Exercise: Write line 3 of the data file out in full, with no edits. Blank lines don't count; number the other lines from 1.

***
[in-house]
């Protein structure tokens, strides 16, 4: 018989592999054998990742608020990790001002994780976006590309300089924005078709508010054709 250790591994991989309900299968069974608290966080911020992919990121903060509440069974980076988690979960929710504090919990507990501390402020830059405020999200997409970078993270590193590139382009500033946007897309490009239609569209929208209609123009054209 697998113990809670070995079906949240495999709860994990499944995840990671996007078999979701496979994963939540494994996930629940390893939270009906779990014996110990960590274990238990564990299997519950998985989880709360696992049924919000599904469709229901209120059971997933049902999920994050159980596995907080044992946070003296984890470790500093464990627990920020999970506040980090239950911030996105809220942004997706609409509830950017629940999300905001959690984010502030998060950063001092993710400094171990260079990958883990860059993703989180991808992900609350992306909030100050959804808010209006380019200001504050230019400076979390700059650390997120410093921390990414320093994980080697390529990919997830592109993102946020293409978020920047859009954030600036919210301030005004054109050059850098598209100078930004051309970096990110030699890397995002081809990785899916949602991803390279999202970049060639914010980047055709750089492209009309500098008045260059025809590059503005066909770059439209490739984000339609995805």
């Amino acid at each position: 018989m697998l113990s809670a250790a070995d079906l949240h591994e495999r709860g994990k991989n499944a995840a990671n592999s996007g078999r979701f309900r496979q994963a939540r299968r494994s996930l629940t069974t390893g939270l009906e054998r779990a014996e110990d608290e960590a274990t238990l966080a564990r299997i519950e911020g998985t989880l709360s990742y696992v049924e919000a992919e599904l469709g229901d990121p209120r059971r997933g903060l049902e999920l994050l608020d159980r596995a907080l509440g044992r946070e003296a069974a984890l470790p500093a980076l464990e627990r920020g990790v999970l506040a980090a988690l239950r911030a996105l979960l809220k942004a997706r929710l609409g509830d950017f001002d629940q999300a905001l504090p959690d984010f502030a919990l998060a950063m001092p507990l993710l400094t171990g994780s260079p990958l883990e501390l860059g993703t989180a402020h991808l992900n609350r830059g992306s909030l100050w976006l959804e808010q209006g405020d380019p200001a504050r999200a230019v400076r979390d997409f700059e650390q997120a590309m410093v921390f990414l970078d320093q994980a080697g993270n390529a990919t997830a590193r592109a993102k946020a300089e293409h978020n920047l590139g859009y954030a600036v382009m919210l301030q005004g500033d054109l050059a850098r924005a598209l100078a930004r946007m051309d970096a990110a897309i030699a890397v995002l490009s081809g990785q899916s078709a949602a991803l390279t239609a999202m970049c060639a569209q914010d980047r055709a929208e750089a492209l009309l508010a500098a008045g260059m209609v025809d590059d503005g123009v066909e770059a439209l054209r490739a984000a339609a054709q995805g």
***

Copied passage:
């Amino acid at each position: 018989m697998l113990s809670a250790a070995d079906l949240h591994e495999r709860g994990k991989n499944a995840a990671n592999s996007g078999r979701f309900r496979q994963a939540r299968r494994s996930l629940t069974t390893g939270l009906e054998r779990a014996e110990d608290e960590a274990t238990l966080a564990r299997i519950e911020g998985t989880l709360s990742y696992v049924e919000a992919e599904l469709g229901d990121p209120r059971r997933g903060l049902e999920l994050l608020d159980r596995a907080l509440g044992r946070e003296a069974a984890l470790p500093a980076l464990e627990r920020g990790v999970l506040a980090a988690l239950r911030a996105l979960l809220k942004a997706r929710l609409g509830d950017f001002d629940q999300a905001l504090p959690d984010f502030a919990l998060a950063m001092p507990l993710l400094t171990g994780s260079p990958l883990e501390l860059g993703t989180a402020h991808l992900n609350r830059g992306s909030l100050w976006l959804e808010q209006g405020d380019p200001a504050r999200a230019v400076r979390d997409f700059e650390q997120a590309m410093v921390f990414l970078d320093q994980a080697g993270n390529a990919t997830a590193r592109a993102k946020a300089e293409h978020n920047l590139g859009y954030a600036v382009m919210l301030q005004g500033d054109l050059a850098r924005a598209l100078a930004r946007m051309d970096a990110a897309i030699a890397v995002l490009s081809g990785q899916s078709a949602a991803l390279t239609a999202m970049c060639a569209q914010d980047r055709a929208e750089a492209l009309l508010a500098a008045g260059m209609v025809d590059d503005g123009v066909e770059a439209l054209r490739a984000a339609a054709q995805g």